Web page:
The Karnataka government submitted an affidavit before the High Court on Monday, February 7, regarding the ongoing hijab row. It said that the students submitted an undertaking to wear a uniform in college and not wearing it will amount to a violation of the code of conduct as mandated by the institution. In a reply to the petitioners’ plea against the ban on hijab at pre-university colleges in Karnataka, the government stated that the student petitioners have ‘unnecessarily’ knocked on the doors of the High Court, and that an educational institution is not a place to profess or practice any caste or religion. The government asked that the plea be dismissed.
The government said that allowing any student to wear any cloth other than the prescribed uniform will amount to “preferential treatment,” resulting in the violation of Article 14 of the Constitution of India of other students. “The educational institution is not a place to profess, preach any particular religion or caste and on the contrary, students have to maintain uniform and for this noble object, the students are required to wear uniform and cloth as prescribed by the Institution or concerned authority,” the government said in its response to the petition before the High Court.
The government said that parents and students were aware of the dress code and uniform system at the college and that they have submitted an undertaking to follow the same during admission and that they cannot seek exemption now. “It is pertinent to note that the petitioners were following the dress code and had not sought any exemption till December 2021,” the reply, filed by the Department of Primary and Secondary Education in Karnataka, stated.
The Karnataka government submitted undertakings signed by the students to show that the students had agreed to adhere to the dress code. The undertaking states that it is compulsory to wear the college uniform and ID card to college every day. Therefore, if the students violate the dress code, that amounts to a violation of the institution’s code of conduct, said the government.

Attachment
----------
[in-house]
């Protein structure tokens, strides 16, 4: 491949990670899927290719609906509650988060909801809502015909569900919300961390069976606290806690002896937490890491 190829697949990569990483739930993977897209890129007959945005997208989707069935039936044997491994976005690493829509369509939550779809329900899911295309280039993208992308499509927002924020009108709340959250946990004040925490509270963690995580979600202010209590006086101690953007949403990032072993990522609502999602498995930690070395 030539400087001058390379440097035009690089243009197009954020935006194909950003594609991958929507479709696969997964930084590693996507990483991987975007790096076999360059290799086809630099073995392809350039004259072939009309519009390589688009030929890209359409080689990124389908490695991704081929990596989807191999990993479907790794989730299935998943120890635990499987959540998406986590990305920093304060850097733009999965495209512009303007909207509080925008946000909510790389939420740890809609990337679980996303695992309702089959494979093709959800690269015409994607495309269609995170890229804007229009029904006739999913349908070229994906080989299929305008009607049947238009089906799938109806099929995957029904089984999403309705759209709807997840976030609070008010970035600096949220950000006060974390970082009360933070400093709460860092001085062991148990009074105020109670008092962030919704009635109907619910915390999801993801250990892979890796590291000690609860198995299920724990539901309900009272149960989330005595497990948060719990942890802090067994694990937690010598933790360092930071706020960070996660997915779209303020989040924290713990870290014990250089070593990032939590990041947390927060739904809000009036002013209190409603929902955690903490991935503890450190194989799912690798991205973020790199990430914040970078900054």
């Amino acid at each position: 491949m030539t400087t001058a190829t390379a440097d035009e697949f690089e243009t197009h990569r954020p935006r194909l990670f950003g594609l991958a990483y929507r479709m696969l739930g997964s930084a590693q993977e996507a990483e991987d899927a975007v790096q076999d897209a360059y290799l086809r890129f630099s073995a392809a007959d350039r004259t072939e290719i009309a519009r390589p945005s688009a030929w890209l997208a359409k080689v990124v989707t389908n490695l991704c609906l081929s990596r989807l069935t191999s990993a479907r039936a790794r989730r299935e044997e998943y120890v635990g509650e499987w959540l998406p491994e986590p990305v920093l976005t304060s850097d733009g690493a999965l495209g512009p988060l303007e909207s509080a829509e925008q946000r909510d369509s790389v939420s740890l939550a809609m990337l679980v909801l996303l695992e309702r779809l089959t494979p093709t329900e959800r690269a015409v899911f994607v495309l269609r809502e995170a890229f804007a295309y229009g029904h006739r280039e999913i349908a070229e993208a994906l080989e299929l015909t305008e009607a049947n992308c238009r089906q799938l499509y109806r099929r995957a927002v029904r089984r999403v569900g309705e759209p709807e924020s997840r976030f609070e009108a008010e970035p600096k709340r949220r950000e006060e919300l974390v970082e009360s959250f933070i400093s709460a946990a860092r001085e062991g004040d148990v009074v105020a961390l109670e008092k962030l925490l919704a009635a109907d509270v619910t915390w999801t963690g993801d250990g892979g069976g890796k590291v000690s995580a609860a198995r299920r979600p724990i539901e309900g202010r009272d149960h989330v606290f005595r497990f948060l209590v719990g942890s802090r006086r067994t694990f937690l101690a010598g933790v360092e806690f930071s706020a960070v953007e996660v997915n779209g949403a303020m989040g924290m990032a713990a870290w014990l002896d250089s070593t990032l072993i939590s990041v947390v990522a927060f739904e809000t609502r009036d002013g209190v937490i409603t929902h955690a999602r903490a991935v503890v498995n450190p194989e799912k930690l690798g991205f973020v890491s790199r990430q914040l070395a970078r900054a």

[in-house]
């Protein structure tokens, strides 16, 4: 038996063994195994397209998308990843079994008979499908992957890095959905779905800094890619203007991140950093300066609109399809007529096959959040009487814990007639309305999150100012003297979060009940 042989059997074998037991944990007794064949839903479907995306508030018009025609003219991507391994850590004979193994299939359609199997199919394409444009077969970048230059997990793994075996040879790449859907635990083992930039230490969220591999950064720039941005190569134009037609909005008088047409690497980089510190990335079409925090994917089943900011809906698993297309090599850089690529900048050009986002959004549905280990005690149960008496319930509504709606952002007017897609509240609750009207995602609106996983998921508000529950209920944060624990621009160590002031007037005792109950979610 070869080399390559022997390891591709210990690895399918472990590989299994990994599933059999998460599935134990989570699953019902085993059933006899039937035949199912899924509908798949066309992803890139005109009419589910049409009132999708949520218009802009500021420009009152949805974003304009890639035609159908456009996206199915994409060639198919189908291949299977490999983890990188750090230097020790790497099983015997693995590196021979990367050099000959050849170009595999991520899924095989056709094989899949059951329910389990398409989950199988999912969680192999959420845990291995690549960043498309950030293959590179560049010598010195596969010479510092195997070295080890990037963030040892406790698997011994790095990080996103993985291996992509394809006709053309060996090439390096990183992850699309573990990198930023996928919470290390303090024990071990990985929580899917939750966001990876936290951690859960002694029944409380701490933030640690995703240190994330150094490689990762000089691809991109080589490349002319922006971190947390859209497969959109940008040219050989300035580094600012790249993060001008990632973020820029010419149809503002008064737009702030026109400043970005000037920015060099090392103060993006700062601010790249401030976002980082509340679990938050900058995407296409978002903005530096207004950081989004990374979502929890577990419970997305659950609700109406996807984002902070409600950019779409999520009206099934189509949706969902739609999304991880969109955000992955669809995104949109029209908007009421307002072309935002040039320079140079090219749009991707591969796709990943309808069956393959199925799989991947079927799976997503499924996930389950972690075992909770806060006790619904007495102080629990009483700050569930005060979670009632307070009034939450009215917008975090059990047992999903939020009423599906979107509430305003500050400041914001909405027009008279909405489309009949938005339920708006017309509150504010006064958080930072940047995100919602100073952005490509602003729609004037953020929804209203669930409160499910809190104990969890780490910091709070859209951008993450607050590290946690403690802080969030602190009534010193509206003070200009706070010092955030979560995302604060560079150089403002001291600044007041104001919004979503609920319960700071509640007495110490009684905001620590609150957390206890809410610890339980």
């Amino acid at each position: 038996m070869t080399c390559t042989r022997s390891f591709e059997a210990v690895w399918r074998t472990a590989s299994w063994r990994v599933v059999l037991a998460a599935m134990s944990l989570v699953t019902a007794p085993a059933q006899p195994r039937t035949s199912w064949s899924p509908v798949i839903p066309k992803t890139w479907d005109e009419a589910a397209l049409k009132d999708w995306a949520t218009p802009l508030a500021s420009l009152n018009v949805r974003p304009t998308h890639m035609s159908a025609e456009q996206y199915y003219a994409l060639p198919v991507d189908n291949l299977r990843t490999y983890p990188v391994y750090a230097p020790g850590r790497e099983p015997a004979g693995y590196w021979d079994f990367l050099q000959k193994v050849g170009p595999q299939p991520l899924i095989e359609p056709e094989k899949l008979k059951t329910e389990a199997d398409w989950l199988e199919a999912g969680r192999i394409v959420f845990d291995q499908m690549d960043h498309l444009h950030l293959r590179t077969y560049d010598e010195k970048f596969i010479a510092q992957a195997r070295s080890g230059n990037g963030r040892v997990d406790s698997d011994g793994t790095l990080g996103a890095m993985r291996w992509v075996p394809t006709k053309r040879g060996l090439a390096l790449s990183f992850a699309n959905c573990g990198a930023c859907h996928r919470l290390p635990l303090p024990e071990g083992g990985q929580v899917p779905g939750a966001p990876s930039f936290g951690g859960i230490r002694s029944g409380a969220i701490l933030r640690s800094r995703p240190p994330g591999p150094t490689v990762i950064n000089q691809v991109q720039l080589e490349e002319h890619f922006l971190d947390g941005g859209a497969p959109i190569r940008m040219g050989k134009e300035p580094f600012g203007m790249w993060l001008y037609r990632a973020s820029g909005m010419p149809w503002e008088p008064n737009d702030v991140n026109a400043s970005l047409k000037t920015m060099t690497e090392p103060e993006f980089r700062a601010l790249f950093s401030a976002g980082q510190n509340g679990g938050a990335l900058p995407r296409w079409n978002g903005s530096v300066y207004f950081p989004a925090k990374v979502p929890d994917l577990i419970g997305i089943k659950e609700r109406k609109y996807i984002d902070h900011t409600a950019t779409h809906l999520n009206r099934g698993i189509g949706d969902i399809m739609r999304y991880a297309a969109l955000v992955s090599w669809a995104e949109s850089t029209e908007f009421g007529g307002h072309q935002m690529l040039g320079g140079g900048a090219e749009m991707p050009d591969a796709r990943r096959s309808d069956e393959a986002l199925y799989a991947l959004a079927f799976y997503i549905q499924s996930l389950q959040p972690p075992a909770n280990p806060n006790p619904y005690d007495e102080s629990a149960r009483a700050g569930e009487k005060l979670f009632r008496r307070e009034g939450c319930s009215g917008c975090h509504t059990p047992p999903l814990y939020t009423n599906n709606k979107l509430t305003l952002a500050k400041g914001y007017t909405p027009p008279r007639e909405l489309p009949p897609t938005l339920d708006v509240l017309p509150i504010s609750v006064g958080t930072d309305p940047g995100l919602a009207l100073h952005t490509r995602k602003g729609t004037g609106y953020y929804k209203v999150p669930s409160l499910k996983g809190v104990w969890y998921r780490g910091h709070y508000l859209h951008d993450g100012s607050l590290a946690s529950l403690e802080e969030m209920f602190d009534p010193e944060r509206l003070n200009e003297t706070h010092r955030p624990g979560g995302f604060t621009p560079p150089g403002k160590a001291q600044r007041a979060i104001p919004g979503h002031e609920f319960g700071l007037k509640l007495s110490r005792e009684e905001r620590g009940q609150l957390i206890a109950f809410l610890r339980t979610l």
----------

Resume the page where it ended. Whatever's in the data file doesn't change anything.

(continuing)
The government’s submission to the court also stated that the management of this institution has the right to establish a dress code. “It is also a settled law that when there are personal interests and larger interests involved, the issue of personal interest must yield to larger interest,” the Karnataka government added in its statement before the court.
The government added that the government or the college is not in favour of any particular student or group nor are they interested in interfering with the religious beliefs. “The only concern of the government is to maintain uniformity, cohesiveness, discipline and public order which are indispensable to an educational institution,” the statement said, and added that the purpose of a uniform and a dress code is to maintain equality among the students. “In educational institutions, students should not be allowed to wear identifiable religious symbols or dress code catering to their religious beliefs and faith. Allowing this practice would lead to students acquiring a distinctive, identifiable feature which is not conducive for the development of the child and academic environment,” the government said.
“Prescribing dress code will not be a hurdle or in any manner be violative of any rights as alleged…On the other hand, they will be treated equally and there will not be any special identity being attributed to them or groupism they are subjected to by virtue of their appearance due to dress code,” the government said.
The Karnataka High Court is currently hearing the case further. Here are the updates from the previous hearing held on February 8: Karnataka hijab row: HC calls for 'peace & tranquillity' as violence breaks out